Panel Paper: Using Evidence to Evaluate the Barriers to on-Time Kindergarten Registration and Inform District Policy

Saturday, November 10, 2018
Harding - Mezz Level (Marriott Wardman Park)

*Names in bold indicate Presenter

Katherine Mosher1, Kristyn Stewart1 and Ryan Fink2, (1)School District of Philadelphia, (2)University of Pennsylvania

This paper will discuss the findings of a collaborative research effort by the School District of Philadelphia (SDP) and the Consortium for Policy Research in Education (CPRE) that sought to identify the causes of late Kindergarten Registration. Fewer than 50% of the students who ultimately attend Kindergarten register “on time” (between January and the end of the prior school year). Although registration re-opens in the fall, 23% of the 2017-18 Kindergarten class was still unregistered a week into the school year, and roughly 15% had not yet registered by the end of the second week of school. Late registration presents resource-allocation challenges for schools and results in a loss of critical learning time. Data from the 2016-17 school year reveals a statistically significant difference between the Average Daily Attendance (ADA) of students who registered late for Kindergarten and those who registered on time. Furthermore, chronically absent students are less likely to read at grade level at the end of Kindergarten (Erlich et al, 2013; Stewart and Saleet, 2018).

In order to better understand the barriers to on-time registration, SDP collaborated with the Consortium for Policy Research in Education (CPRE) to examine the causes of late Kindergarten Registration and to provide practitioners with actionable data to inform District-level policy and procedure changes. In total, research staff from SDP interviewed 46 parents and 16 staff from 12 District schools, and CPRE conducted focus groups and interviews with 139 parents from nine District Schools. SDP conducted interviews in schools in which approximately 50% of Kindergarten students were registered on time, while CPRE focused on schools with particularly low (<20%) and particularly high (>70%) on-time registration rates. In addition to interviews and focus groups, SDP used extant data from the 2016-17 District-Wide Pre-Kindergarten Parent Survey on the role of Pre-K partners in the Kindergarten transition process. SDP also developed and administered a survey to School Secretaries, who manage the Kindergarten Registration process at schools. This multi-tiered approach to data collection enabled SDP to consider multiple perspectives from stakeholders across the District.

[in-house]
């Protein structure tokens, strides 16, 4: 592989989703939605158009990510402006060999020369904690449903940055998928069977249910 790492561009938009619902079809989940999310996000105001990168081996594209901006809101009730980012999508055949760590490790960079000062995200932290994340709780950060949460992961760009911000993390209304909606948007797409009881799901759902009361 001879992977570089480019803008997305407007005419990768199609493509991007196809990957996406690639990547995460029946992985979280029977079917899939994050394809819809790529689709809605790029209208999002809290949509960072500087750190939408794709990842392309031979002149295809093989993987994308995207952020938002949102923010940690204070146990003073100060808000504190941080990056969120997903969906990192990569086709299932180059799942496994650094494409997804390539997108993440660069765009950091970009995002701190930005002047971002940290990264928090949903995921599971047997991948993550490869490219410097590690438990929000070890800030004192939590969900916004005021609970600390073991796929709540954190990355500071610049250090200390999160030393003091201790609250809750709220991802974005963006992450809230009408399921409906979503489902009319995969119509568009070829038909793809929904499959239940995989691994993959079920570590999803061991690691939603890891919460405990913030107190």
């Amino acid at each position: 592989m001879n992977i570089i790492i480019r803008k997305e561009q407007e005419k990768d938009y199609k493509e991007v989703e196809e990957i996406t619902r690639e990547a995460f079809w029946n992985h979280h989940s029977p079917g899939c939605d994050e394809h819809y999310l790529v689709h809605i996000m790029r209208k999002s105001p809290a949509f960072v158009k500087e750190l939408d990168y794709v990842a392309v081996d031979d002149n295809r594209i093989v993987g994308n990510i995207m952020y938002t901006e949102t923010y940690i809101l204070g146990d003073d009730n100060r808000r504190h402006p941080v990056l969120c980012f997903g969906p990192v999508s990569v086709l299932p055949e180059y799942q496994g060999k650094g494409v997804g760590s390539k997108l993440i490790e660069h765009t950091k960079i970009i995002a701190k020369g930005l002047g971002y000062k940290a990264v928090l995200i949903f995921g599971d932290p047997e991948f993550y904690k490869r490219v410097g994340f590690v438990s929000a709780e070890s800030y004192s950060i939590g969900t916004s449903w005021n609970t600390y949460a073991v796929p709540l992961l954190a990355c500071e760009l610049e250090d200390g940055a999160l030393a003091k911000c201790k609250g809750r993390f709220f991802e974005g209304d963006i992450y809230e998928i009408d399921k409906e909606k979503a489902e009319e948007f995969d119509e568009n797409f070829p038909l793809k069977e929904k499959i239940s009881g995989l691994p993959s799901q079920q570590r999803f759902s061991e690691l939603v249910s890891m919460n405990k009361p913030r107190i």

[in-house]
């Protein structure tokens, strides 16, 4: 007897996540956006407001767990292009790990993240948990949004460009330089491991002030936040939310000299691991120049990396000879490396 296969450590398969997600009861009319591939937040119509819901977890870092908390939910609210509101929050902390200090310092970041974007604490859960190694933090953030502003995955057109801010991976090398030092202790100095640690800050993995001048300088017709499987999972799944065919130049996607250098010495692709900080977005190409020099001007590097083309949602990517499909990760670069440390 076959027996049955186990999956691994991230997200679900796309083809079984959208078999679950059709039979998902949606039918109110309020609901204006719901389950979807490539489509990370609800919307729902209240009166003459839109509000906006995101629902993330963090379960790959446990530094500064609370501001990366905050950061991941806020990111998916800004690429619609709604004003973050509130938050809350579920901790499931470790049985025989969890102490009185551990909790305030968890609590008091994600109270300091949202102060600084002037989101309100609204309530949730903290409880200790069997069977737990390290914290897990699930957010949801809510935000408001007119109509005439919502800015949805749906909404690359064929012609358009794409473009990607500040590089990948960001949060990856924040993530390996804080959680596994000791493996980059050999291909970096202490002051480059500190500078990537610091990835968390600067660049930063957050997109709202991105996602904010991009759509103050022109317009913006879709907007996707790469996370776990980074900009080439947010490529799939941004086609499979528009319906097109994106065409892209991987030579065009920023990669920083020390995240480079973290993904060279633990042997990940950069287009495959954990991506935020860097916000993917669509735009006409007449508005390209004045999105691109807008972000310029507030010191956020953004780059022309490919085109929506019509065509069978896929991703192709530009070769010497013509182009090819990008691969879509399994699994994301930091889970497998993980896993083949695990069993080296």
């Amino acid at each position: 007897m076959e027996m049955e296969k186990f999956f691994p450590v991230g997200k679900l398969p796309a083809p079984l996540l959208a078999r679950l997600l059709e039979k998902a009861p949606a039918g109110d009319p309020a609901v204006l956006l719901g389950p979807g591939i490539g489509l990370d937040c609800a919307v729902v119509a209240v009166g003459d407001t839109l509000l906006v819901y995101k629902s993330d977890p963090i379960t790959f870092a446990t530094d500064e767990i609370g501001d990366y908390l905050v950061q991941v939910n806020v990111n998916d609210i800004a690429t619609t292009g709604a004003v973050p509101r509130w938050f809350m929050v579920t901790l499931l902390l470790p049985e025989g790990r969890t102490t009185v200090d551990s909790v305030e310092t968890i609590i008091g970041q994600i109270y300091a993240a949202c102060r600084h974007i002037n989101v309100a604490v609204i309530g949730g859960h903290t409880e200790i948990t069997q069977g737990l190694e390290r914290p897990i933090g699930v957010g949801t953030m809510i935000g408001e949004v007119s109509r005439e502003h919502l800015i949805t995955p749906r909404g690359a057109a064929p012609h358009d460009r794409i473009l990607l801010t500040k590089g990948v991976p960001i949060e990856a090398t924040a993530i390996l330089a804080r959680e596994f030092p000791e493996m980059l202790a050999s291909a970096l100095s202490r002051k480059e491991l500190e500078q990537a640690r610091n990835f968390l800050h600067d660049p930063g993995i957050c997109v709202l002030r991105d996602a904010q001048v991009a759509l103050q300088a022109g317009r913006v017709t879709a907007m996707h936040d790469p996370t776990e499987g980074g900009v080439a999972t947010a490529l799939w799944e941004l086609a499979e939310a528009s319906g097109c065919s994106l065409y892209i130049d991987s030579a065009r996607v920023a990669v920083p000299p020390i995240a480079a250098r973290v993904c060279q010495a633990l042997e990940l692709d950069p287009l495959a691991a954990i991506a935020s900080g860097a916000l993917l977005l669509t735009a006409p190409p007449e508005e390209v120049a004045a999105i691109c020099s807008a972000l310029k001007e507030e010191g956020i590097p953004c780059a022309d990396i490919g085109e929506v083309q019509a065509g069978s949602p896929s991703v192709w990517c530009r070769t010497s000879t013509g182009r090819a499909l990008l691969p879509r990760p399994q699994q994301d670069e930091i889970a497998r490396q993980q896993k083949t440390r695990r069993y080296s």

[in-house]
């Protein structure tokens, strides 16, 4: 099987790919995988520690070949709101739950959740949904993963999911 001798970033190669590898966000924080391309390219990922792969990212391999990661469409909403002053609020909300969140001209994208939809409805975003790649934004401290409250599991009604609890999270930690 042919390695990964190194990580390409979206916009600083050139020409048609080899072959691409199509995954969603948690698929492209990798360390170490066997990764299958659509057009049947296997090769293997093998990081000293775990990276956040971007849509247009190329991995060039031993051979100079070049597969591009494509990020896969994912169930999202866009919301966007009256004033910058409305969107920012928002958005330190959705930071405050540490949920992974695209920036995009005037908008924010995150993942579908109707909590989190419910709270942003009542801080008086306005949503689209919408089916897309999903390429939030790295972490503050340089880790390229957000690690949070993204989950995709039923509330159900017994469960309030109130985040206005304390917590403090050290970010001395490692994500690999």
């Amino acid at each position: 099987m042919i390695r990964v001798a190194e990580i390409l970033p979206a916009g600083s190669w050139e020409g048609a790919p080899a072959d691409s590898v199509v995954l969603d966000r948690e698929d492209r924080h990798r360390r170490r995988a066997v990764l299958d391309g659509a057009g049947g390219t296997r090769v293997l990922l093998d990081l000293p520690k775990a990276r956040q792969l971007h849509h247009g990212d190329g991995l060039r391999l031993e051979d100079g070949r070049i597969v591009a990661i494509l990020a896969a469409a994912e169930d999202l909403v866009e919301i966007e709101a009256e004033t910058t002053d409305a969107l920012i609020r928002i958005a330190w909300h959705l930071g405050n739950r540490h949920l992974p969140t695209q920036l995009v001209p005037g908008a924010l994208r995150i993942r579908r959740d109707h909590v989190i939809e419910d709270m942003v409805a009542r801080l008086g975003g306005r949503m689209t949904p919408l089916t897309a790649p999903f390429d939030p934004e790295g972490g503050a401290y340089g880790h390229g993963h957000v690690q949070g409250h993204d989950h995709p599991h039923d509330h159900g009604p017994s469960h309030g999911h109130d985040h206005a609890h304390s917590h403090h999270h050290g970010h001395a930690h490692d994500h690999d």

Several common themes emerged from the data, including the difficulty of obtaining the required documentation, a lack of clear information about catchment zones, concerns over custody challenges and residency falsification, and a lack of support for staff who manage the registration process. Furthermore, data revealed that the messaging around “on time” registration is inconsistent and poorly understood. In response to these findings, SDP has identified Kindergarten Transition Leads at each elementary school to coordinate registration outreach efforts in conjunction with the District. SDP is also collaborating with the City of Philadelphia to use immunization records to identify and contact families with eligible Kindergarten students about Kindergarten registration. Finally, SDP is providing additional clarification to School Secretaries about the required documentation and how to approach custody or residency issues. The paper will also discuss how the collaboration between SDP and CPRE allowed each organization to leverage resources to rapidly respond to a research need and to quickly turnaround evidence for decision-making.

Full Paper: